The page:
Traveling throughout Poland now is a group of musicians who come from a rather unusual background. The band, Paragraf 64, is comprised entirely of current prison inmates that combine hard rock with hip-hop. They are part of a service program aimed to rehabilitate prisoners through community service. I had the opportunity to see this band perform live here in Warsaw, and it provided an interesting insight into the way these men are treated within the Polish corrective services.

The band was first formed in 2008. It’s current composition has been together since 2013. The name comes from the 64th paragraph of the Criminal Code which concerns recidivism, or the tendency for someone who has been convicted of a criminal act to commit another criminal act. The band’s mission is allow members to publicly apologize for their crimes and make amends though constructive community service.

The band is organized and supported by the Sławek Foundation. This group assists prisoners and juvenile detainees by supporting reintegration into society and supports convicts’ families. The foundation runs job training programs and offers psychological counseling and legal assistance. The funds to buy instruments and recording equipment was more than halfway covered by the band members themselves, and the rest was provided by crowdfunding and album sales from their first record called My Guardian Angel.

The four current band members are all currently incarcerated at a prison located in Strzelce Opolskie, a small town to the west of Kraków in the south-west of Poland.

The concert I attended was hosted at the Academy of Special Education, a university for various pedagogical fields of study. I only knew the building and room number the event would be in, and after inevitably getting lost in the wrong building on campus, I eventually found the right place. In a hallway I saw a few people wearing tshirts for the band, and I followed them into an “aula,” or lecture hall.

When I entered, the event had already began with a panel of speakers at the front of the hall next to where the band would soon play. It was, of course, entirely in Polish, so I only understood a few things here and there, but I could understand that they were discussing the band, the program, and their purposes. After a short introduction, the group began to play. They have four members: a drummer, bassist, guitarist, and vocalist, and a second vocalist that raps on a few of the tracks. The audience members were mostly university-aged students, and it seemed like most of the room was having an enjoyable time.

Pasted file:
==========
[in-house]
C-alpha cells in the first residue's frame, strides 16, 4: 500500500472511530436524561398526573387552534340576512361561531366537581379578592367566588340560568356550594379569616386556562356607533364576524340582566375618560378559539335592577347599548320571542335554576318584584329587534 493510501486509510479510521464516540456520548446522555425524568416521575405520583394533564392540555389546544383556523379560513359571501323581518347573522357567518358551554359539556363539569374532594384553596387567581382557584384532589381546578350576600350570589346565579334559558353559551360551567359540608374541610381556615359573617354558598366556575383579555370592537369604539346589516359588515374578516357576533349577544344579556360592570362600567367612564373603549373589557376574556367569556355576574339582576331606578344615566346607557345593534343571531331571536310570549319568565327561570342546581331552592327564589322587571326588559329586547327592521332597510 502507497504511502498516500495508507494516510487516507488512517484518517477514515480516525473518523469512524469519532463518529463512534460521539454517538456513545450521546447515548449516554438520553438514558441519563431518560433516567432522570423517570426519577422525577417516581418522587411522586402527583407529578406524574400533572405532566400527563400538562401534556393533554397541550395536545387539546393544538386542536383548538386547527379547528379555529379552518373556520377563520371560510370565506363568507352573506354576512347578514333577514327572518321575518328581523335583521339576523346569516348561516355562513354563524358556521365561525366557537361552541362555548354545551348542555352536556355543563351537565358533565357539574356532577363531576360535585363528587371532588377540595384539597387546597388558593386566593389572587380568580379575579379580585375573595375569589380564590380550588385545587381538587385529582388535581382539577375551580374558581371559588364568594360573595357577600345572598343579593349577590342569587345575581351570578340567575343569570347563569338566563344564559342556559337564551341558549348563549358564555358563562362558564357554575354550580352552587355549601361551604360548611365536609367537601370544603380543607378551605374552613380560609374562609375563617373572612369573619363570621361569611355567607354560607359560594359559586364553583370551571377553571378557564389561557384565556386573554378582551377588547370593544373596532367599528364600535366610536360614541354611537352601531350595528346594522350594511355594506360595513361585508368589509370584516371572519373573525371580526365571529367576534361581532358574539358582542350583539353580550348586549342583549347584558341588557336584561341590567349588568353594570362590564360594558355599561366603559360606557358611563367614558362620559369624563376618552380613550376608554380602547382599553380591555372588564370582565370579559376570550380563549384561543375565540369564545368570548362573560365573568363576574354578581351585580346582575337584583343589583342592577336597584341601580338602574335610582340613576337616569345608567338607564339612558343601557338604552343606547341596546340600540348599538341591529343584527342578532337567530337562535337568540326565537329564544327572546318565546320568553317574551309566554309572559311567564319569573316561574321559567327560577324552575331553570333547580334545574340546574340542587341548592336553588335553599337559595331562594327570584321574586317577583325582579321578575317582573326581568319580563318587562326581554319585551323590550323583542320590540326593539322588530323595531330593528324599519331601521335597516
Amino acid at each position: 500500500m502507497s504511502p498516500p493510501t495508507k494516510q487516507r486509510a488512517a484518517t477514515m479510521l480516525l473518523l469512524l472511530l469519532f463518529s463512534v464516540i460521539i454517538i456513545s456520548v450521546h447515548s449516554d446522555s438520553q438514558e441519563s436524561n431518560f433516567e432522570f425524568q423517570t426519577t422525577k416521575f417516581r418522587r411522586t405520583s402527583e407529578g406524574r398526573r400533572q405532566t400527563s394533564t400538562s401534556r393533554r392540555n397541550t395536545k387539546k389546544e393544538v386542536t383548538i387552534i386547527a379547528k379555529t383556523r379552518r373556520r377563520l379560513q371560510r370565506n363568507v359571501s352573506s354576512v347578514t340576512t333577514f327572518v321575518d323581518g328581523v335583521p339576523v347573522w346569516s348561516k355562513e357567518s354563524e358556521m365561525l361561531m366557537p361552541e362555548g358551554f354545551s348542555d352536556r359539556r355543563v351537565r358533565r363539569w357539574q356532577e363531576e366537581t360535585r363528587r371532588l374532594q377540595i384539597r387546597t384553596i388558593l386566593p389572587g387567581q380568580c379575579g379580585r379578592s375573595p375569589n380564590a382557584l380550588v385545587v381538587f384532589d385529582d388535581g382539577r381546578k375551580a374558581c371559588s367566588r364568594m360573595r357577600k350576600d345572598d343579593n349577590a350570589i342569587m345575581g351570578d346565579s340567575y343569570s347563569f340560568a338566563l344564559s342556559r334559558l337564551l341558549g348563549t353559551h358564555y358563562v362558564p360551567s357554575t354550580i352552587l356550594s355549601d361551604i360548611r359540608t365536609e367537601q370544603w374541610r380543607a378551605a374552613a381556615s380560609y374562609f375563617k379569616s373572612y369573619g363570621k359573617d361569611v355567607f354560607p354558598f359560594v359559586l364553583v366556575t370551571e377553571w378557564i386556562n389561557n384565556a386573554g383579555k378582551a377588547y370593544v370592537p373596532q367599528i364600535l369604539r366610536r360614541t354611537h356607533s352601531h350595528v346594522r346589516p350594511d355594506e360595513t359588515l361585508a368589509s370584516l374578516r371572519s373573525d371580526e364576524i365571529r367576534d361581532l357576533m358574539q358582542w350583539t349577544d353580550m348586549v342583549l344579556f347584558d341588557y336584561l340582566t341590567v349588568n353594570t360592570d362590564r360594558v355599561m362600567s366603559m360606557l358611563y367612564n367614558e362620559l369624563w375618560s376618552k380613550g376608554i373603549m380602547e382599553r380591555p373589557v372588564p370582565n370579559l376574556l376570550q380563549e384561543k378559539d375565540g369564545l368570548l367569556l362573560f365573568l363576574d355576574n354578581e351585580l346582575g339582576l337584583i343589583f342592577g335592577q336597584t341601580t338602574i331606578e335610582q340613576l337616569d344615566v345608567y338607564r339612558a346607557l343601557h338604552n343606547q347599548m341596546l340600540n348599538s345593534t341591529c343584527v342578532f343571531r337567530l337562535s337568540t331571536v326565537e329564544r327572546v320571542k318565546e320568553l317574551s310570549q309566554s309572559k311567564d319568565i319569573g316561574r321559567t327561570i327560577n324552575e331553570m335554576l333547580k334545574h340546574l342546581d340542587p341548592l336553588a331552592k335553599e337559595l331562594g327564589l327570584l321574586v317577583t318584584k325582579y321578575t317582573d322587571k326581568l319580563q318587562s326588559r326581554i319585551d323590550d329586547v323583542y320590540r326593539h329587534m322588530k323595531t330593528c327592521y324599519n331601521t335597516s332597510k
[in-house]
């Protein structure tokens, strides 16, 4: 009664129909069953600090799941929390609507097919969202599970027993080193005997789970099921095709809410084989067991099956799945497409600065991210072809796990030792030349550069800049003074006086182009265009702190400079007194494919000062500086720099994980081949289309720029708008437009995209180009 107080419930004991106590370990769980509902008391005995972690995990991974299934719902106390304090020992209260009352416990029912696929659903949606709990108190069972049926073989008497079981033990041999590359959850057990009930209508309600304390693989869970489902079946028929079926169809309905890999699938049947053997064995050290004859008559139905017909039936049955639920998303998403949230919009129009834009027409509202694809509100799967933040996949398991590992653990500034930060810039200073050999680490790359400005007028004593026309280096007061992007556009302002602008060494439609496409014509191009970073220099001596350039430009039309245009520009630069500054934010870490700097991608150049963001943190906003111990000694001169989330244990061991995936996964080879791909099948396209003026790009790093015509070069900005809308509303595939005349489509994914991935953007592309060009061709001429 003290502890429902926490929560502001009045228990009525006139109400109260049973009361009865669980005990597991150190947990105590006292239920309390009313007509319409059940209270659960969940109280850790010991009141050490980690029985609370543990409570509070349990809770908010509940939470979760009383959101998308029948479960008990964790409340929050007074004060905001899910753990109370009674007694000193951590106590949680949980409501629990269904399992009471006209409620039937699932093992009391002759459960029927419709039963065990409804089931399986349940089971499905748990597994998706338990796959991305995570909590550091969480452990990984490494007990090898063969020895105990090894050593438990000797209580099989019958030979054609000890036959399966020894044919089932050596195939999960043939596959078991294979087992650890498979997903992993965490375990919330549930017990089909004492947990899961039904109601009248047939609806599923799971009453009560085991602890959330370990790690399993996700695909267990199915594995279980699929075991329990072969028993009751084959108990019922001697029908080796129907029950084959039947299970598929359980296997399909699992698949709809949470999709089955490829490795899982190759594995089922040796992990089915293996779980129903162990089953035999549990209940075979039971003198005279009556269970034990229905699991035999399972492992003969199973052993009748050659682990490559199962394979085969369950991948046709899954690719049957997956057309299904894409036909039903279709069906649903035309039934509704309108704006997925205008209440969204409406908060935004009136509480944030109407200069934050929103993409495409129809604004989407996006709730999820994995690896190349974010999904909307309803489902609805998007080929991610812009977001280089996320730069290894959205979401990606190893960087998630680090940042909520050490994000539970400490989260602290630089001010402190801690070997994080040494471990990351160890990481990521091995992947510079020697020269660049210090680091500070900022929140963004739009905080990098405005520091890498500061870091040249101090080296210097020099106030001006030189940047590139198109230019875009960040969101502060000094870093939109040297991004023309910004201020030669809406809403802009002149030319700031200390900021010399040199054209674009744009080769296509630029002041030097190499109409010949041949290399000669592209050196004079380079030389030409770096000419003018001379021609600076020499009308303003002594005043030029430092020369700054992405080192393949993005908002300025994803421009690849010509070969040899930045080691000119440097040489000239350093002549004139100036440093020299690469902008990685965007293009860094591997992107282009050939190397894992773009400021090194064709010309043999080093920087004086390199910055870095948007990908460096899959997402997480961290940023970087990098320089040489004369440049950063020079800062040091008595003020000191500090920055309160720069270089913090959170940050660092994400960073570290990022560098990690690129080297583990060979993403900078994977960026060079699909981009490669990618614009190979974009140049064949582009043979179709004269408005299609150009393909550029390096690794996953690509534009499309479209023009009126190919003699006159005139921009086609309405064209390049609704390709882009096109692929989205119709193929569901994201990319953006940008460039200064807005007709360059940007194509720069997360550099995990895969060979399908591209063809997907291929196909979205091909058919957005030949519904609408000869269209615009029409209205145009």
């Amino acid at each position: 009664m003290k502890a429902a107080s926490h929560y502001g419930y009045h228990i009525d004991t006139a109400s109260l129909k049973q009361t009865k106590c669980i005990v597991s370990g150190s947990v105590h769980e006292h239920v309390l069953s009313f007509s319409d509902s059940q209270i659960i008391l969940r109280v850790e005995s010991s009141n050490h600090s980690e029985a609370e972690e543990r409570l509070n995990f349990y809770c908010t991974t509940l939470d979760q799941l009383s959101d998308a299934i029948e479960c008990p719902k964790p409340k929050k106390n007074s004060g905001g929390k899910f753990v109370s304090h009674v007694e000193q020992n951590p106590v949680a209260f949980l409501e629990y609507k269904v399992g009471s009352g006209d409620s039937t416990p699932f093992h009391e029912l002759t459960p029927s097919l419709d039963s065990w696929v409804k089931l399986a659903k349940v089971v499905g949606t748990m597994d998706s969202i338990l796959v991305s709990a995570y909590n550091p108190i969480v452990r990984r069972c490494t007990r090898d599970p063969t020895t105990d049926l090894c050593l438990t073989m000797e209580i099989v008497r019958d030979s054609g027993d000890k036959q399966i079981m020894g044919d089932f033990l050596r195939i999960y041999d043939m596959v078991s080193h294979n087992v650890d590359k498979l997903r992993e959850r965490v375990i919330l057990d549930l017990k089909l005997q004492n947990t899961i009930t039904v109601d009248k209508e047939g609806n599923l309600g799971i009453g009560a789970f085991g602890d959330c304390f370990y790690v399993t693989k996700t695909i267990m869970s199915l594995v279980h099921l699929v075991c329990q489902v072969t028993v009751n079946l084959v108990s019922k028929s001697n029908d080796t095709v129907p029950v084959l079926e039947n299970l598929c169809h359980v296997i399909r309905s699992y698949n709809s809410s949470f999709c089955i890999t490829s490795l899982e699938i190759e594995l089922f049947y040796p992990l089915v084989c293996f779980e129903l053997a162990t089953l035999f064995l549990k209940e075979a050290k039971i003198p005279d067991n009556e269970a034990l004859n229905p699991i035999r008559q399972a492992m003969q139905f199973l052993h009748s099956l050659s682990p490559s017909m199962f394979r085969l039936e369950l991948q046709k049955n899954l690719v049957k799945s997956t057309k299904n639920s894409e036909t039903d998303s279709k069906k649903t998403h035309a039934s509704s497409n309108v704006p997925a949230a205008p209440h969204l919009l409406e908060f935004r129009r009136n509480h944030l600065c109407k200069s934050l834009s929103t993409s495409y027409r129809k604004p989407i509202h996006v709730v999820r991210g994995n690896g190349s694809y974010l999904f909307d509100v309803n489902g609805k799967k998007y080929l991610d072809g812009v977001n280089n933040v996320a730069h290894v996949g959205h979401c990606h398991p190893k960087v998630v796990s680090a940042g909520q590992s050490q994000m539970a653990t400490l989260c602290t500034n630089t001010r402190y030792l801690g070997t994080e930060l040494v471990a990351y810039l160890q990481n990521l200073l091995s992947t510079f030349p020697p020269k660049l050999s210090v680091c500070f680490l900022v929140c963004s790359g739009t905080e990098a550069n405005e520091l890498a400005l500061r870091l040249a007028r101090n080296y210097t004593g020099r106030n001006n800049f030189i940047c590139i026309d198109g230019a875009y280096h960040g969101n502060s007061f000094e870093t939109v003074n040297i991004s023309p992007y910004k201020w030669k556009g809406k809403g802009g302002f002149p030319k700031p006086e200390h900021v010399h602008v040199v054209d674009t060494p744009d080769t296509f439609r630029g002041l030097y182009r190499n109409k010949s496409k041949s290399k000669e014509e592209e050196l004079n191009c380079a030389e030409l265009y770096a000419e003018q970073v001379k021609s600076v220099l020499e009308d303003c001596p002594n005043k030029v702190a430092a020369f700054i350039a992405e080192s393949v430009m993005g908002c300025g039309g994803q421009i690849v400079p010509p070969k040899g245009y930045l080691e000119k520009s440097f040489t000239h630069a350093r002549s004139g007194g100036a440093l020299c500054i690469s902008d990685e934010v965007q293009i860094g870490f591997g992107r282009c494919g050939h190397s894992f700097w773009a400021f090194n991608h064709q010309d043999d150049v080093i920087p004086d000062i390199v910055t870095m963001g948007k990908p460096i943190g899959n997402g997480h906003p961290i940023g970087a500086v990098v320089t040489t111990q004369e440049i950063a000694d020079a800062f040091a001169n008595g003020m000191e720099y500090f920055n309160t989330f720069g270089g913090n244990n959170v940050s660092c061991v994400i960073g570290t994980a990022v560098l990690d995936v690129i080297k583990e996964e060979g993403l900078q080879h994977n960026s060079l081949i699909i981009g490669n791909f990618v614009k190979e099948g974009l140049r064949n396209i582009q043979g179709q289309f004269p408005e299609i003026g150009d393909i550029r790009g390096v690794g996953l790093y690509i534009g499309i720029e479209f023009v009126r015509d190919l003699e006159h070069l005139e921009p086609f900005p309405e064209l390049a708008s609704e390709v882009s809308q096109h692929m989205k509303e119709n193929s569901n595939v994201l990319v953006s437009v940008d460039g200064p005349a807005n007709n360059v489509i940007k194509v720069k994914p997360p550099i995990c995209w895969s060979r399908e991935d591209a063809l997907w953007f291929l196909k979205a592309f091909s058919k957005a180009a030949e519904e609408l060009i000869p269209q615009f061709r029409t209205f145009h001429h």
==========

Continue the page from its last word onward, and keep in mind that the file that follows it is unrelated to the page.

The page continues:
I first noticed that the bass player was one of the men I saw earlier in the hallway. I was so surprised that the guys that participate in this, all active prisoners serving lengthy sentences, are actually able to walk around freely in the facility. In fact, I didn’t see a single police officer in the room, at least not obviously in uniform. It was amazing to see in action the amount of trust that they had built within the program; they do seem quite genuine in their motives for forming the group and in their message for society.

Although these band members still have considerable time left on their sentences, it’s great that they have the opportunity to give back to society while serving that time. This venture gives them and everyone involved a unique chance to develop practical work skills in recording and performing, gives them confidence and something to work for and achieve, and thus, hopefully, gives them a jump start on the rehabilitation and reintegration process back into Polish society.

You can find more about the band on their Facebook page, including information about tours and performances.

paragraf64 - 1paragraf64 - 2For more photos from the event, their Facebook page has an album here.

 

 

 

One of their more recent hits is “Mój anioł stróż” or “My Guardian Angel,” which is a ballad to mothers and an apology to their mothers for how their lives turned out.

 

 

Callie Rades

Callie Rades

Callie Rades is a senior at Stetson University majoring in Russian, East European, and Eurasian Studies. She is currently studying abroad for an academic year in Warsaw, Poland in the Security and Society program at Collegium Civitas. In the past Callie has studied in Moscow, Russia and in Bishkek, Kyrgyzstan, and also worked in Bishkek the summer before arriving in Poland. After graduation, she hopes to work abroad somewhere within the region of post-Soviet countries or Eastern Europe.

Callie is attending Security and Society
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